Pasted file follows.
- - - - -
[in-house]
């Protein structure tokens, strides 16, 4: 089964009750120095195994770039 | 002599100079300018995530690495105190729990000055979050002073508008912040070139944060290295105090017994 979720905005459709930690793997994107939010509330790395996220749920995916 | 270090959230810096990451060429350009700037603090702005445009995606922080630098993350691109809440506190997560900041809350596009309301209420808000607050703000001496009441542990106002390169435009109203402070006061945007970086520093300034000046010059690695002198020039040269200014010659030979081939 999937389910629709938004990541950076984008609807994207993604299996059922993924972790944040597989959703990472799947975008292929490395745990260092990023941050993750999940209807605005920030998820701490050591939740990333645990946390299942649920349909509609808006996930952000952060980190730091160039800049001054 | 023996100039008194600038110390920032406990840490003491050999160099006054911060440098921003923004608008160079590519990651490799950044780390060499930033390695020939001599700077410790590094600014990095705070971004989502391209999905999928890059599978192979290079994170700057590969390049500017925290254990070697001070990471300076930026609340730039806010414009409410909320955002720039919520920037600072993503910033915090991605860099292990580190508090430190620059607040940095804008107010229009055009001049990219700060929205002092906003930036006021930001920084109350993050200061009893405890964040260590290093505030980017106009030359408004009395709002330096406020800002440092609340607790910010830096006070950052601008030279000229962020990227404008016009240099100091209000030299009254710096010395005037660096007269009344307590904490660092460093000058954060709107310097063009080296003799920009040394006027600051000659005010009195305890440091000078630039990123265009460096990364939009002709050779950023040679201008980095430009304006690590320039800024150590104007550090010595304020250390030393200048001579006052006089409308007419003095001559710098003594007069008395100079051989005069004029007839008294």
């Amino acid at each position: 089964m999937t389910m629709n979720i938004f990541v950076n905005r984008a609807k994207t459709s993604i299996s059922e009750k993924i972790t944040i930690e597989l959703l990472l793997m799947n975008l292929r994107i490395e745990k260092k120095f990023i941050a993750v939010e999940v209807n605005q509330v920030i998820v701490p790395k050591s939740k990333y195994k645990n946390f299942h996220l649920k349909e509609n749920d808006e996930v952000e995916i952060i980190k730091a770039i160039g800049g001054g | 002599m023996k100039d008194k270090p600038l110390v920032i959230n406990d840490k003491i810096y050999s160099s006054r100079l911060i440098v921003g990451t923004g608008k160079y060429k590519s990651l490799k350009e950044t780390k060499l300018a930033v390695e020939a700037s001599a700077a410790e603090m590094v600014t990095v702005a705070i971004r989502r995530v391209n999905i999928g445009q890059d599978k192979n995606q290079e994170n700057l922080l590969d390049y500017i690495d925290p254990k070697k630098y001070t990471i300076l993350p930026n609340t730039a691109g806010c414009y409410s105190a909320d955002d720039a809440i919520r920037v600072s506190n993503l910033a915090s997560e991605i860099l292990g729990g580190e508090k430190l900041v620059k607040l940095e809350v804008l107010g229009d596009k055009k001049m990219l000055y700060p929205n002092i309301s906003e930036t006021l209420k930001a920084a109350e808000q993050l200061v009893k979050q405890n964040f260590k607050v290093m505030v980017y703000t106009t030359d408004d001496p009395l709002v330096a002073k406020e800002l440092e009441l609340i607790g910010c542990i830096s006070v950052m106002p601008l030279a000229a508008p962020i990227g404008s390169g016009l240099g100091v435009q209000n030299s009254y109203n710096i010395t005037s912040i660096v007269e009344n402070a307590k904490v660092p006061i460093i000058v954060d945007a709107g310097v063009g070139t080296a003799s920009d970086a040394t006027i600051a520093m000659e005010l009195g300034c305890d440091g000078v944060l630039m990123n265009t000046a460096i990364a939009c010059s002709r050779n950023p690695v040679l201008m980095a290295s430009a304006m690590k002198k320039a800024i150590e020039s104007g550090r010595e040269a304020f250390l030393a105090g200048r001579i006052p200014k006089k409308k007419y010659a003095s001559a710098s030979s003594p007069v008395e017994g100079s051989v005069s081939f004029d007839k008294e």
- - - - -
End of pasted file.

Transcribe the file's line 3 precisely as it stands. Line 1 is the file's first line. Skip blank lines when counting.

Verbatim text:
């Amino acid at each position: 089964m999937t389910m629709n979720i938004f990541v950076n905005r984008a609807k994207t459709s993604i299996s059922e009750k993924i972790t944040i930690e597989l959703l990472l793997m799947n975008l292929r994107i490395e745990k260092k120095f990023i941050a993750v939010e999940v209807n605005q509330v920030i998820v701490p790395k050591s939740k990333y195994k645990n946390f299942h996220l649920k349909e509609n749920d808006e996930v952000e995916i952060i980190k730091a770039i160039g800049g001054g | 002599m023996k100039d008194k270090p600038l110390v920032i959230n406990d840490k003491i810096y050999s160099s006054r100079l911060i440098v921003g990451t923004g608008k160079y060429k590519s990651l490799k350009e950044t780390k060499l300018a930033v390695e020939a700037s001599a700077a410790e603090m590094v600014t990095v702005a705070i971004r989502r995530v391209n999905i999928g445009q890059d599978k192979n995606q290079e994170n700057l922080l590969d390049y500017i690495d925290p254990k070697k630098y001070t990471i300076l993350p930026n609340t730039a691109g806010c414009y409410s105190a909320d955002d720039a809440i919520r920037v600072s506190n993503l910033a915090s997560e991605i860099l292990g729990g580190e508090k430190l900041v620059k607040l940095e809350v804008l107010g229009d596009k055009k001049m990219l000055y700060p929205n002092i309301s906003e930036t006021l209420k930001a920084a109350e808000q993050l200061v009893k979050q405890n964040f260590k607050v290093m505030v980017y703000t106009t030359d408004d001496p009395l709002v330096a002073k406020e800002l440092e009441l609340i607790g910010c542990i830096s006070v950052m106002p601008l030279a000229a508008p962020i990227g404008s390169g016009l240099g100091v435009q209000n030299s009254y109203n710096i010395t005037s912040i660096v007269e009344n402070a307590k904490v660092p006061i460093i000058v954060d945007a709107g310097v063009g070139t080296a003799s920009d970086a040394t006027i600051a520093m000659e005010l009195g300034c305890d440091g000078v944060l630039m990123n265009t000046a460096i990364a939009c010059s002709r050779n950023p690695v040679l201008m980095a290295s430009a304006m690590k002198k320039a800024i150590e020039s104007g550090r010595e040269a304020f250390l030393a105090g200048r001579i006052p200014k006089k409308k007419y010659a003095s001559a710098s030979s003594p007069v008395e017994g100079s051989v005069s081939f004029d007839k008294e």